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Reindeer Games: Tracking Caribou in the Slate Islands

Happy coincidence for wildlife-loving paddlers: Canoes and woodland caribou converge like nowhere else on Earth in Ontario's Slate Islands. PLUS: See video of caribou on the move.

Layne and I sink tent stakes into grass grazed to the nub. It looks like a putting green. We think about hanging our food bag, but there aren’t any black bears here; aside from caribou, the only significant mammal populations on the Slates are snowshoe hare, red fox, and beaver. After setting up camp, we hop into my canoe for some on-the-water relief from the blazing July afternoon.
Fishing lines trail in our wake as we troll spoons for lake trout. Paddling on calm water between islands, sheltered from Superior’s swells, I hear the drip-drip of water falling from my wooden blade, the croaaawnk of ravens gliding overhead, the reverberating yodels of loons, and the wind gushing through the tops of Northwoods conifers. Think Boundary Waters with a caribou sanctuary in the middle.

We enjoy the idyllic canoeing, but I don’t forget that Lake Superior is really a small inland sea. Water temperatures are always hypothermic–rarely above 50°F even in summer. And whitecaps can whip up in an instant, turning a leisurely paddle into a wild horse race. I hug the shore and keep an eye on the billowing clouds.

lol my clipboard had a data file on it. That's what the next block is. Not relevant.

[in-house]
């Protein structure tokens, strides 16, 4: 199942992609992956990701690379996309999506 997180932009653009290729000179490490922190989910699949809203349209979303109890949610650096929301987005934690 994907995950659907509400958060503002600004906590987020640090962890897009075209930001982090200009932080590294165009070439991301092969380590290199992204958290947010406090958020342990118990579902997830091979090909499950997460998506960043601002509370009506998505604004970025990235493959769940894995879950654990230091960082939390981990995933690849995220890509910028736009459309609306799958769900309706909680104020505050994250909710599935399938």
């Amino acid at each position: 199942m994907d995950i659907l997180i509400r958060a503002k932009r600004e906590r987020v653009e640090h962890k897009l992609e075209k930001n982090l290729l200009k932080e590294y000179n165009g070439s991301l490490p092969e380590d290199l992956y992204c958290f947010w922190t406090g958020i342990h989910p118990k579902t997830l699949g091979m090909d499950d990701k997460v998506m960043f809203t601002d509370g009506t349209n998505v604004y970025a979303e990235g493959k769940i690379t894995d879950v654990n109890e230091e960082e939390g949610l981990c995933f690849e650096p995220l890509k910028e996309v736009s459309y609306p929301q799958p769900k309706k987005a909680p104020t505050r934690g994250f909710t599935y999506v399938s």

We land the canoe more than a mile southwest from camp at Jacks Bay, where the ruins of a logging barge, now a heap of timbers and half-sunk metal, give a foreboding air to the inlet. Back in the 1930s, when the Slates were logged, this barge ran aground during a shipping run and was abandoned. Snowshoe hares scatter as we step onto land. The grass here is grazed to a stubble, too–more signs of caribou. But after an hour of wandering around the barge site and a lunch of Clif Bars and bison jerky, we see none and head back to the canoe.

Later, at dusk, as Layne rests by the campfire, the glassy waters draw me back, and I return to Jacks Bay on a solo paddle. It’s hard to see much with evening descending, but among the boulders on shore I spy something: the stubby tail of a caribou. With short, surreptitious paddle strokes, I inch closer. Then…kerplunk! A beaver whacks his tail on the water. I see the caribou’s head rise and watch its shadow disappear into the firs. The ghost vanishes.

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